As expected, inflation has fallen to its lowest level for more than a year after the VAT rise was stripped out of the calculation. The RPI rate fell 0.9 per cent to 3.9 per cent and the CPI rate fell 0.6 per cent to 3.6 per cent (see graph).
The latter is still significantly above the Bank of England target rate of 2 per cent, so Mervyn King has had to write George Osborne a decidedly unromantic letter. But even with another £50bn of quantitative easing, it looks likely that inflation will be back on target by the end of this year as commodity prices ease and wage growth remains low.
Indeed, some on Threadneedle Street believe that further QE is essential to avoid a Japanese-style deflation spiral. Since many shops didn’t pass on the VAT increase until the end of last year’s January sales, there should be another steep fall in February.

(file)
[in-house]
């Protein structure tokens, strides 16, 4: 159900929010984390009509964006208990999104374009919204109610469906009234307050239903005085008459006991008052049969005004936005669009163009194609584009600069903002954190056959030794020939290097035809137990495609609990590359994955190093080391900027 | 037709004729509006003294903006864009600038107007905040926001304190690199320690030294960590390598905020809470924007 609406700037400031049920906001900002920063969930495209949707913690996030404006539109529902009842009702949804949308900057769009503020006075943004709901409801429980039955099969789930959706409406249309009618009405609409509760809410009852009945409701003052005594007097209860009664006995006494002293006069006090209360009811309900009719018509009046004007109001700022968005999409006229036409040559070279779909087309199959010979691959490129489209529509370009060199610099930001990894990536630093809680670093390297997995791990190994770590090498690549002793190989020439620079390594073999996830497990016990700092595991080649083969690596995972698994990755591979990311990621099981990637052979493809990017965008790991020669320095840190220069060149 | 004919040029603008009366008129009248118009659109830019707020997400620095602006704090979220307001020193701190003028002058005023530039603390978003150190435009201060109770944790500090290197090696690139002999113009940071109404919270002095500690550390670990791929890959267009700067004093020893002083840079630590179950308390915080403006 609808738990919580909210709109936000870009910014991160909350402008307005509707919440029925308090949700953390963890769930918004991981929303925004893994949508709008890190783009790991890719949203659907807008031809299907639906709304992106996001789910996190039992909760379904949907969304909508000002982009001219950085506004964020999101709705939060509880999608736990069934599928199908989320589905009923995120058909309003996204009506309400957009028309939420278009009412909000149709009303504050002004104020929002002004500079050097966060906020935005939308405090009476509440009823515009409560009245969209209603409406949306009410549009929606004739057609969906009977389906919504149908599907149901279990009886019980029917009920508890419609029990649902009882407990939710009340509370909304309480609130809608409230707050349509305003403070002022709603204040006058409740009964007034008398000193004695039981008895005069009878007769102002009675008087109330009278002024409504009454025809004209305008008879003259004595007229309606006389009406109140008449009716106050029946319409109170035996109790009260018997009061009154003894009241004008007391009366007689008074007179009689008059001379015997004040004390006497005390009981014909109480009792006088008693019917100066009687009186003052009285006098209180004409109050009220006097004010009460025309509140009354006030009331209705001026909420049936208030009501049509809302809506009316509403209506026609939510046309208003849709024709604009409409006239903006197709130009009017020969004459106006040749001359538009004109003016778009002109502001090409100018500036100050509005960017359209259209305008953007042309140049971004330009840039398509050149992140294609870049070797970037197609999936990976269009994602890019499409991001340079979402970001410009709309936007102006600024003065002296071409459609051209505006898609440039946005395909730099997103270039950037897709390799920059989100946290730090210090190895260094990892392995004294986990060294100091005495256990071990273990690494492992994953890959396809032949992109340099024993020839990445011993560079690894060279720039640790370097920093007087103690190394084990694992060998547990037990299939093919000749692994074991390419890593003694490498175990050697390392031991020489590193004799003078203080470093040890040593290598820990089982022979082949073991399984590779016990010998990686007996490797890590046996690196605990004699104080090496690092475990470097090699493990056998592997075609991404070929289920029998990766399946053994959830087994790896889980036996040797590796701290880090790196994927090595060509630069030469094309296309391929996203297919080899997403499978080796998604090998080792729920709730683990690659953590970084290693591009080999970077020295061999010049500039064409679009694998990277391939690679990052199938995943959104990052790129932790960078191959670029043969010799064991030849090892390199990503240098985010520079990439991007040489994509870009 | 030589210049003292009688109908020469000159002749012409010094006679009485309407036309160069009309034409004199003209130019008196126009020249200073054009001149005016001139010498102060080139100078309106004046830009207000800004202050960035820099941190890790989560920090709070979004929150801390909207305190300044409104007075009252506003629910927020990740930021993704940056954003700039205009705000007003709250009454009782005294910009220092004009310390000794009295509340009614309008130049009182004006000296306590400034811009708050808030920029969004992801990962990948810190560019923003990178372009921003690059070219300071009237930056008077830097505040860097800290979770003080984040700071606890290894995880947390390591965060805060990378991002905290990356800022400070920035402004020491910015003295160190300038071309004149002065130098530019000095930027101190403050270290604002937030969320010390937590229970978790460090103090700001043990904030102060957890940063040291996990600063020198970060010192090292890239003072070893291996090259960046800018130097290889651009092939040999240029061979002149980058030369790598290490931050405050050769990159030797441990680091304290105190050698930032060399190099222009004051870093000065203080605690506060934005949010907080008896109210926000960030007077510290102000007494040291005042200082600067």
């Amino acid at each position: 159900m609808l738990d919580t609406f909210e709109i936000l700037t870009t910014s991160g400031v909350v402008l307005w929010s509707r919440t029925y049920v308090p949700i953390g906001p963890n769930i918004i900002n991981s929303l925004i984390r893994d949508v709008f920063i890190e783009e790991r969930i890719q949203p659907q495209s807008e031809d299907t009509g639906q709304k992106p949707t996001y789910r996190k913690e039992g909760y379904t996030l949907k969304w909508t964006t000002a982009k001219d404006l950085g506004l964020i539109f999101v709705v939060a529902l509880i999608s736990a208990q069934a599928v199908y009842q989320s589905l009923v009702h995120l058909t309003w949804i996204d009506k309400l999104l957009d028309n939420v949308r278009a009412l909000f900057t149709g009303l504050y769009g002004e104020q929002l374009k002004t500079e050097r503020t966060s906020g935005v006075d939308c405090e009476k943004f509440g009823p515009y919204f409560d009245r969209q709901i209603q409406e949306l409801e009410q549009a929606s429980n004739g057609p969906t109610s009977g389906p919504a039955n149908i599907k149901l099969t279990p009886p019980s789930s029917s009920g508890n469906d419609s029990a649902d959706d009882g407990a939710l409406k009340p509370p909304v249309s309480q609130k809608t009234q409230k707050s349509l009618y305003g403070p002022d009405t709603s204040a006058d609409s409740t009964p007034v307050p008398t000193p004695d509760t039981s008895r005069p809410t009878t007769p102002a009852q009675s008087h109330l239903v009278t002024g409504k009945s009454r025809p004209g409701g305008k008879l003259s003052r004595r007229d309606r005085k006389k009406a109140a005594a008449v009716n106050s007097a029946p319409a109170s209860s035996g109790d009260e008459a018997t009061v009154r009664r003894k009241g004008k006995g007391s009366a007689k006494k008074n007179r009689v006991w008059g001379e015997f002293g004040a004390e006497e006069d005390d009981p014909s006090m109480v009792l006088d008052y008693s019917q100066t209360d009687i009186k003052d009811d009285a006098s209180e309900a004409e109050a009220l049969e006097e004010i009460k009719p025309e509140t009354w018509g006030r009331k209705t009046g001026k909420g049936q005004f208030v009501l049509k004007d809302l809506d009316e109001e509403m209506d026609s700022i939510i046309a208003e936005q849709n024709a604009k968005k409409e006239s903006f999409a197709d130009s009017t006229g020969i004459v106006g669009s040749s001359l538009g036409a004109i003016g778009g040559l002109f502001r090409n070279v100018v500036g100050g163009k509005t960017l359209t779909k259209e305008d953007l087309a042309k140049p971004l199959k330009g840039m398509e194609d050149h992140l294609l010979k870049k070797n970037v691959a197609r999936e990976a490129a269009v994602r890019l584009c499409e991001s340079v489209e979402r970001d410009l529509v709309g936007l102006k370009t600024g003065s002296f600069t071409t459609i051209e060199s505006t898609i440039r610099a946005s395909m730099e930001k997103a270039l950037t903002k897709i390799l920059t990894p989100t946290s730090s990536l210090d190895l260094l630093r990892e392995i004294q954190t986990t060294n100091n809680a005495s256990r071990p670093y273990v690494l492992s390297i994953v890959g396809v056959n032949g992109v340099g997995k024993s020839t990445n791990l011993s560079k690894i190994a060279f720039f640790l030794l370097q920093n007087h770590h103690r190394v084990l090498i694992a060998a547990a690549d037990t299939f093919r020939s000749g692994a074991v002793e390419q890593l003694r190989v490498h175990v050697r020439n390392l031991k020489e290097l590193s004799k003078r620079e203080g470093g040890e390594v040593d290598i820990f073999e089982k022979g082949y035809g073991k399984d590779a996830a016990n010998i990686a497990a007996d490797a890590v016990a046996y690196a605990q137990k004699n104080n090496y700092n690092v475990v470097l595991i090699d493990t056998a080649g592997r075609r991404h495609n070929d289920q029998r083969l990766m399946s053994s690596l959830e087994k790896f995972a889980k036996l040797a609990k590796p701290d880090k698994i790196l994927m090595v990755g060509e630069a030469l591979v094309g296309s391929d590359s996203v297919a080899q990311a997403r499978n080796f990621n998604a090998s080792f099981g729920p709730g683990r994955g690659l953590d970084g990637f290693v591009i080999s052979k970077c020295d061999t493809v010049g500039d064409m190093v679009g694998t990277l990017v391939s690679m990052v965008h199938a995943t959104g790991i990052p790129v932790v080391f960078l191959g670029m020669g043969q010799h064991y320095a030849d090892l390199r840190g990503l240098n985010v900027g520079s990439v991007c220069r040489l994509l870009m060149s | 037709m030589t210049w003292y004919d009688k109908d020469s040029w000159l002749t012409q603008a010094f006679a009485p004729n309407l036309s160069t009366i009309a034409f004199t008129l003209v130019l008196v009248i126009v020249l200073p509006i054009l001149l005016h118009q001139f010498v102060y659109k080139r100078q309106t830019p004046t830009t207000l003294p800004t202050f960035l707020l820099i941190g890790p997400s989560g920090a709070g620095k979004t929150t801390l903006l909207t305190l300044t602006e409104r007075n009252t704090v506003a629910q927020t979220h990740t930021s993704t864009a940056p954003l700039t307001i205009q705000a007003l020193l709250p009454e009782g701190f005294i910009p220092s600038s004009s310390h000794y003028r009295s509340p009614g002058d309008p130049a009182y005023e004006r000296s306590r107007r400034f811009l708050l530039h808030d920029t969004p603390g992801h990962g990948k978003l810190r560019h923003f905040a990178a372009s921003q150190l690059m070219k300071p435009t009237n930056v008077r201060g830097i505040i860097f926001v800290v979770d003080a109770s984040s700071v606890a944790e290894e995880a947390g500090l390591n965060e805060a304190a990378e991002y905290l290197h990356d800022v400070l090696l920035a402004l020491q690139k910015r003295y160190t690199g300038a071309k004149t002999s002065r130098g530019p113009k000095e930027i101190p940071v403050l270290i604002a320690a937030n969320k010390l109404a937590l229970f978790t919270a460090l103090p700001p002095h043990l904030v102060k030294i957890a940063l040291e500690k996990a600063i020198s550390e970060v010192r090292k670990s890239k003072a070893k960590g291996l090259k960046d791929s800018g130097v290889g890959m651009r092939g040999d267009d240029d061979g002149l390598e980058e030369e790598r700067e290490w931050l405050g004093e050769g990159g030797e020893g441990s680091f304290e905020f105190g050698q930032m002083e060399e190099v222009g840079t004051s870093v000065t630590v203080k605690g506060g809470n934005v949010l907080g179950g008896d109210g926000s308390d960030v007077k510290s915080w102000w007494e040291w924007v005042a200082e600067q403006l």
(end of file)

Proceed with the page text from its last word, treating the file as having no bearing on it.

For David Cameron and George Osborne, who describe themselves as fiscal conservatives but monetary activists, the fall in inflation is politically useful. It strengthens the case for further monetary easing, in the form of more QE and sustained low interest rates, to stimulate the economy in the absence of higher government spending.